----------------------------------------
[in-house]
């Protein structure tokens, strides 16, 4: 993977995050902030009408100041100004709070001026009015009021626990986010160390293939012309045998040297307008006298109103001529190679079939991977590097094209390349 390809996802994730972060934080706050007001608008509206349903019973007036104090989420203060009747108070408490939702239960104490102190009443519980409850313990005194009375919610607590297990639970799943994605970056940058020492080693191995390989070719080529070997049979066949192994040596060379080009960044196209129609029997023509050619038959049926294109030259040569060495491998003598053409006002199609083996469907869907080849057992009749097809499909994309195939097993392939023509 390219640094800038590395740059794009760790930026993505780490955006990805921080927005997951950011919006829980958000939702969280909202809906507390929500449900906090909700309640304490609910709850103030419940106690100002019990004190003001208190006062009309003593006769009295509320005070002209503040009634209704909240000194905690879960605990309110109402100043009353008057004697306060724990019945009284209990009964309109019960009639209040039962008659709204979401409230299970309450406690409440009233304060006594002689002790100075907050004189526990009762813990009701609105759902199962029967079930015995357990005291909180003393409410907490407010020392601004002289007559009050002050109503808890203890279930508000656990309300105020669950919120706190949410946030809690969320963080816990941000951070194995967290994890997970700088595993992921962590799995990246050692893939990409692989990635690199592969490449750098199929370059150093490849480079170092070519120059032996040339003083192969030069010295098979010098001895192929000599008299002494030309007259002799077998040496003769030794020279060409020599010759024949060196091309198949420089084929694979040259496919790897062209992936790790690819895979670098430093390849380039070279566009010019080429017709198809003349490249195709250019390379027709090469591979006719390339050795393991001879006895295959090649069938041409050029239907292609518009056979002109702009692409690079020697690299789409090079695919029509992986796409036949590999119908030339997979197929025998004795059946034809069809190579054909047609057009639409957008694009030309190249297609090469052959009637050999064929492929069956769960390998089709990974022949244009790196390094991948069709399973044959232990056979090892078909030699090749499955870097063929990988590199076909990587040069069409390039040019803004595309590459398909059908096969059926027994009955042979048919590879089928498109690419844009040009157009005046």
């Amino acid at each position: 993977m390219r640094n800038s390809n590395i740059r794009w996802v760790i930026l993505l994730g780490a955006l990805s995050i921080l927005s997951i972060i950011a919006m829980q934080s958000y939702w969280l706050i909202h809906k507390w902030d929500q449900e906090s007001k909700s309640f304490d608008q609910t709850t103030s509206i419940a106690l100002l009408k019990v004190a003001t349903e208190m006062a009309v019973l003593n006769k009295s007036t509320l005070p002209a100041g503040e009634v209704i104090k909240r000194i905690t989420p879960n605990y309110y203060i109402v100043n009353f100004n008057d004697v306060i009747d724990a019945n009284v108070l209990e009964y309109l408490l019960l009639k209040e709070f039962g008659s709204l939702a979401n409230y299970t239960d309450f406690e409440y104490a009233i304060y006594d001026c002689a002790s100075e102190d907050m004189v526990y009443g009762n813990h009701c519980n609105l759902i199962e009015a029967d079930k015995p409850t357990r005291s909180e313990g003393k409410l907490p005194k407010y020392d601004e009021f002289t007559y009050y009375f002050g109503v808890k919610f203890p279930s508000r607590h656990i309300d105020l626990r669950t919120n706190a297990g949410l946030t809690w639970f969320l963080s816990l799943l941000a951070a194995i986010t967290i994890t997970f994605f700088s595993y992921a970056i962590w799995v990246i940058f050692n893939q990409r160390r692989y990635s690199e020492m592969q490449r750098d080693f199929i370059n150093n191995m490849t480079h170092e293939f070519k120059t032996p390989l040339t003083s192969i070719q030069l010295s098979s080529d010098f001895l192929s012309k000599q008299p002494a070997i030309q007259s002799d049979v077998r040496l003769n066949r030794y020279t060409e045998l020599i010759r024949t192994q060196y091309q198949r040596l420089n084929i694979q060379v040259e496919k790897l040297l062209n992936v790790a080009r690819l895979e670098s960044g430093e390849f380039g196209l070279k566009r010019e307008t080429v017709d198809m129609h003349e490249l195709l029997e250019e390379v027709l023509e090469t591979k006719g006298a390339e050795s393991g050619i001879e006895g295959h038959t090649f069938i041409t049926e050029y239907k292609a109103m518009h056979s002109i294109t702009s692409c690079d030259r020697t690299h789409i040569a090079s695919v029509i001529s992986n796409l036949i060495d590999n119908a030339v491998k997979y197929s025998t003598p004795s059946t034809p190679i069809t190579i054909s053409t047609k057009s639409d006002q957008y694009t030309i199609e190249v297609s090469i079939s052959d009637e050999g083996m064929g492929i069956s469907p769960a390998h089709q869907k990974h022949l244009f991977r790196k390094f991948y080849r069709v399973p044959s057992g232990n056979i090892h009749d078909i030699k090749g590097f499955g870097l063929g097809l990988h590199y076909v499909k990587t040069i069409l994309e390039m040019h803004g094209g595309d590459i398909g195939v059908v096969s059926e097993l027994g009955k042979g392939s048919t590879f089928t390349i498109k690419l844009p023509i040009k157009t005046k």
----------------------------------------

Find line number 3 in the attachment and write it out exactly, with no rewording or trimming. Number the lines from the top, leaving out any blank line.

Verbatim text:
């Amino acid at each position: 993977m390219r640094n800038s390809n590395i740059r794009w996802v760790i930026l993505l994730g780490a955006l990805s995050i921080l927005s997951i972060i950011a919006m829980q934080s958000y939702w969280l706050i909202h809906k507390w902030d929500q449900e906090s007001k909700s309640f304490d608008q609910t709850t103030s509206i419940a106690l100002l009408k019990v004190a003001t349903e208190m006062a009309v019973l003593n006769k009295s007036t509320l005070p002209a100041g503040e009634v209704i104090k909240r000194i905690t989420p879960n605990y309110y203060i109402v100043n009353f100004n008057d004697v306060i009747d724990a019945n009284v108070l209990e009964y309109l408490l019960l009639k209040e709070f039962g008659s709204l939702a979401n409230y299970t239960d309450f406690e409440y104490a009233i304060y006594d001026c002689a002790s100075e102190d907050m004189v526990y009443g009762n813990h009701c519980n609105l759902i199962e009015a029967d079930k015995p409850t357990r005291s909180e313990g003393k409410l907490p005194k407010y020392d601004e009021f002289t007559y009050y009375f002050g109503v808890k919610f203890p279930s508000r607590h656990i309300d105020l626990r669950t919120n706190a297990g949410l946030t809690w639970f969320l963080s816990l799943l941000a951070a194995i986010t967290i994890t997970f994605f700088s595993y992921a970056i962590w799995v990246i940058f050692n893939q990409r160390r692989y990635s690199e020492m592969q490449r750098d080693f199929i370059n150093n191995m490849t480079h170092e293939f070519k120059t032996p390989l040339t003083s192969i070719q030069l010295s098979s080529d010098f001895l192929s012309k000599q008299p002494a070997i030309q007259s002799d049979v077998r040496l003769n066949r030794y020279t060409e045998l020599i010759r024949t192994q060196y091309q198949r040596l420089n084929i694979q060379v040259e496919k790897l040297l062209n992936v790790a080009r690819l895979e670098s960044g430093e390849f380039g196209l070279k566009r010019e307008t080429v017709d198809m129609h003349e490249l195709l029997e250019e390379v027709l023509e090469t591979k006719g006298a390339e050795s393991g050619i001879e006895g295959h038959t090649f069938i041409t049926e050029y239907k292609a109103m518009h056979s002109i294109t702009s692409c690079d030259r020697t690299h789409i040569a090079s695919v029509i001529s992986n796409l036949i060495d590999n119908a030339v491998k997979y197929s025998t003598p004795s059946t034809p190679i069809t190579i054909s053409t047609k057009s639409d006002q957008y694009t030309i199609e190249v297609s090469i079939s052959d009637e050999g083996m064929g492929i069956s469907p769960a390998h089709q869907k990974h022949l244009f991977r790196k390094f991948y080849r069709v399973p044959s057992g232990n056979i090892h009749d078909i030699k090749g590097f499955g870097l063929g097809l990988h590199y076909v499909k990587t040069i069409l994309e390039m040019h803004g094209g595309d590459i398909g195939v059908v096969s059926e097993l027994g009955k042979g392939s048919t590879f089928t390349i498109k690419l844009p023509i040009k157009t005046k």